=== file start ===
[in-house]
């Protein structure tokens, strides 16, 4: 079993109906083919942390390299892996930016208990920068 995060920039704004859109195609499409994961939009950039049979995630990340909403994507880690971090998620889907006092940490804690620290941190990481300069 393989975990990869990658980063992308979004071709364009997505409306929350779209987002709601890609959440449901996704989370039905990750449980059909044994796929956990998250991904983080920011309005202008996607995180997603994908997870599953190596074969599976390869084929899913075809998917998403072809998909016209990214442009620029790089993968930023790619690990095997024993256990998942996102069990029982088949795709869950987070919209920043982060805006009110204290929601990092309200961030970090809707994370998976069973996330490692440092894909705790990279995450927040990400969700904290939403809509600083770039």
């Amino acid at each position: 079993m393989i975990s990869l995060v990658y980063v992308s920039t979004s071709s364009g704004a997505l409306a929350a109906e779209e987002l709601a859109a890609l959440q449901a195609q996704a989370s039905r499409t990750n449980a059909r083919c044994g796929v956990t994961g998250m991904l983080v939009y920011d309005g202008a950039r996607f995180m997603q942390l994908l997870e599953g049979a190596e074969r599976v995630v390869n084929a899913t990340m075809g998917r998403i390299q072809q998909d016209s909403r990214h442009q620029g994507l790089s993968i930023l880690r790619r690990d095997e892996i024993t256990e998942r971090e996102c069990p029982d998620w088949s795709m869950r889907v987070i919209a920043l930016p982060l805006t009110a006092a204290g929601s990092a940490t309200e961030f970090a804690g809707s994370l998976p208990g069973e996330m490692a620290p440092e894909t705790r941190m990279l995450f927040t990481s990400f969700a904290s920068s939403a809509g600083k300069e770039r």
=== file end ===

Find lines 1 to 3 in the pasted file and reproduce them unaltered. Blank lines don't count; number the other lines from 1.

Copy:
[in-house]
């Protein structure tokens, strides 16, 4: 079993109906083919942390390299892996930016208990920068 995060920039704004859109195609499409994961939009950039049979995630990340909403994507880690971090998620889907006092940490804690620290941190990481300069 393989975990990869990658980063992308979004071709364009997505409306929350779209987002709601890609959440449901996704989370039905990750449980059909044994796929956990998250991904983080920011309005202008996607995180997603994908997870599953190596074969599976390869084929899913075809998917998403072809998909016209990214442009620029790089993968930023790619690990095997024993256990998942996102069990029982088949795709869950987070919209920043982060805006009110204290929601990092309200961030970090809707994370998976069973996330490692440092894909705790990279995450927040990400969700904290939403809509600083770039």
């Amino acid at each position: 079993m393989i975990s990869l995060v990658y980063v992308s920039t979004s071709s364009g704004a997505l409306a929350a109906e779209e987002l709601a859109a890609l959440q449901a195609q996704a989370s039905r499409t990750n449980a059909r083919c044994g796929v956990t994961g998250m991904l983080v939009y920011d309005g202008a950039r996607f995180m997603q942390l994908l997870e599953g049979a190596e074969r599976v995630v390869n084929a899913t990340m075809g998917r998403i390299q072809q998909d016209s909403r990214h442009q620029g994507l790089s993968i930023l880690r790619r690990d095997e892996i024993t256990e998942r971090e996102c069990p029982d998620w088949s795709m869950r889907v987070i919209a920043l930016p982060l805006t009110a006092a204290g929601s990092a940490t309200e961030f970090a804690g809707s994370l998976p208990g069973e996330m490692a620290p440092e894909t705790r941190m990279l995450f927040t990481s990400f969700a904290s920068s939403a809509g600083k300069e770039r």